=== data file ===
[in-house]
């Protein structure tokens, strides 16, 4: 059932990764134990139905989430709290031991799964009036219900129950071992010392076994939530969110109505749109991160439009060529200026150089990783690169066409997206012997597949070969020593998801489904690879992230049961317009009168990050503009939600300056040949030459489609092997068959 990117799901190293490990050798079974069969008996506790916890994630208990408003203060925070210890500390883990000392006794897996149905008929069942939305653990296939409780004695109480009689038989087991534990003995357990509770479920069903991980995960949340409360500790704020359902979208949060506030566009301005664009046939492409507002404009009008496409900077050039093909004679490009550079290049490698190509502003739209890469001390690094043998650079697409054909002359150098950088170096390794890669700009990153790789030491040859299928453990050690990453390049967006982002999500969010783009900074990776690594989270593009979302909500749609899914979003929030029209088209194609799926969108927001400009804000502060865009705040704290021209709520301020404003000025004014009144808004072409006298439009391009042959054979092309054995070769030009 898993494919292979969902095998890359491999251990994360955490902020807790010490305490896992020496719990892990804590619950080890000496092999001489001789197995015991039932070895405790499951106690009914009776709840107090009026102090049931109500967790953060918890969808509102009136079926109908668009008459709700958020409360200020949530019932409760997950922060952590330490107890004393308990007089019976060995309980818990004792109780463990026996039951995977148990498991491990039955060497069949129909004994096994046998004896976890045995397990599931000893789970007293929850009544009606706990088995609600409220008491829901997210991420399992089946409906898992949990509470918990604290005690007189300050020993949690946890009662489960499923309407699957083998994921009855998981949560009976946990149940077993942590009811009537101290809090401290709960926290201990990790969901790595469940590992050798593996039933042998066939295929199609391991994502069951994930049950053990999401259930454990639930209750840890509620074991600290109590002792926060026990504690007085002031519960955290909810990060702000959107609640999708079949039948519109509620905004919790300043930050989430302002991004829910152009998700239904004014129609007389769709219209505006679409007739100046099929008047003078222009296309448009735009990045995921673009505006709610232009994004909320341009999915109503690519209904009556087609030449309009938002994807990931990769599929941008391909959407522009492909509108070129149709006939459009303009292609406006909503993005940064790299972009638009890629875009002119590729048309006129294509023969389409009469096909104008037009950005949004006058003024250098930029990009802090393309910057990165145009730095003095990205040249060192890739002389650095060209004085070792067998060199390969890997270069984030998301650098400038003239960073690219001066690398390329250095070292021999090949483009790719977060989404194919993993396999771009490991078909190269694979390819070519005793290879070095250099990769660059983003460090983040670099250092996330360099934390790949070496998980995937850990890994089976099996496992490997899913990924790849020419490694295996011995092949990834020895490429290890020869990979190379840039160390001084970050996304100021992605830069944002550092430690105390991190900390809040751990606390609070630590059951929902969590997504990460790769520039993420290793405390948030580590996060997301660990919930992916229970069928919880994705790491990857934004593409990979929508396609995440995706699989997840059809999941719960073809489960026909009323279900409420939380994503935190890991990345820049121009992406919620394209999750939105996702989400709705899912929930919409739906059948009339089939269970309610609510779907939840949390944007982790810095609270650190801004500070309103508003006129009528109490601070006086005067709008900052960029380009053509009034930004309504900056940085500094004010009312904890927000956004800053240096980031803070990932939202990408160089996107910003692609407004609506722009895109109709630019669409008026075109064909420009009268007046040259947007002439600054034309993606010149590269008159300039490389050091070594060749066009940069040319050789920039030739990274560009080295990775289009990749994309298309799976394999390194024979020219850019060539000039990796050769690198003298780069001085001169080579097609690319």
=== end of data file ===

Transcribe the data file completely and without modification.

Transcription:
[in-house]
């Protein structure tokens, strides 16, 4: 059932990764134990139905989430709290031991799964009036219900129950071992010392076994939530969110109505749109991160439009060529200026150089990783690169066409997206012997597949070969020593998801489904690879992230049961317009009168990050503009939600300056040949030459489609092997068959 990117799901190293490990050798079974069969008996506790916890994630208990408003203060925070210890500390883990000392006794897996149905008929069942939305653990296939409780004695109480009689038989087991534990003995357990509770479920069903991980995960949340409360500790704020359902979208949060506030566009301005664009046939492409507002404009009008496409900077050039093909004679490009550079290049490698190509502003739209890469001390690094043998650079697409054909002359150098950088170096390794890669700009990153790789030491040859299928453990050690990453390049967006982002999500969010783009900074990776690594989270593009979302909500749609899914979003929030029209088209194609799926969108927001400009804000502060865009705040704290021209709520301020404003000025004014009144808004072409006298439009391009042959054979092309054995070769030009 898993494919292979969902095998890359491999251990994360955490902020807790010490305490896992020496719990892990804590619950080890000496092999001489001789197995015991039932070895405790499951106690009914009776709840107090009026102090049931109500967790953060918890969808509102009136079926109908668009008459709700958020409360200020949530019932409760997950922060952590330490107890004393308990007089019976060995309980818990004792109780463990026996039951995977148990498991491990039955060497069949129909004994096994046998004896976890045995397990599931000893789970007293929850009544009606706990088995609600409220008491829901997210991420399992089946409906898992949990509470918990604290005690007189300050020993949690946890009662489960499923309407699957083998994921009855998981949560009976946990149940077993942590009811009537101290809090401290709960926290201990990790969901790595469940590992050798593996039933042998066939295929199609391991994502069951994930049950053990999401259930454990639930209750840890509620074991600290109590002792926060026990504690007085002031519960955290909810990060702000959107609640999708079949039948519109509620905004919790300043930050989430302002991004829910152009998700239904004014129609007389769709219209505006679409007739100046099929008047003078222009296309448009735009990045995921673009505006709610232009994004909320341009999915109503690519209904009556087609030449309009938002994807990931990769599929941008391909959407522009492909509108070129149709006939459009303009292609406006909503993005940064790299972009638009890629875009002119590729048309006129294509023969389409009469096909104008037009950005949004006058003024250098930029990009802090393309910057990165145009730095003095990205040249060192890739002389650095060209004085070792067998060199390969890997270069984030998301650098400038003239960073690219001066690398390329250095070292021999090949483009790719977060989404194919993993396999771009490991078909190269694979390819070519005793290879070095250099990769660059983003460090983040670099250092996330360099934390790949070496998980995937850990890994089976099996496992490997899913990924790849020419490694295996011995092949990834020895490429290890020869990979190379840039160390001084970050996304100021992605830069944002550092430690105390991190900390809040751990606390609070630590059951929902969590997504990460790769520039993420290793405390948030580590996060997301660990919930992916229970069928919880994705790491990857934004593409990979929508396609995440995706699989997840059809999941719960073809489960026909009323279900409420939380994503935190890991990345820049121009992406919620394209999750939105996702989400709705899912929930919409739906059948009339089939269970309610609510779907939840949390944007982790810095609270650190801004500070309103508003006129009528109490601070006086005067709008900052960029380009053509009034930004309504900056940085500094004010009312904890927000956004800053240096980031803070990932939202990408160089996107910003692609407004609506722009895109109709630019669409008026075109064909420009009268007046040259947007002439600054034309993606010149590269008159300039490389050091070594060749066009940069040319050789920039030739990274560009080295990775289009990749994309298309799976394999390194024979020219850019060539000039990796050769690198003298780069001085001169080579097609690319």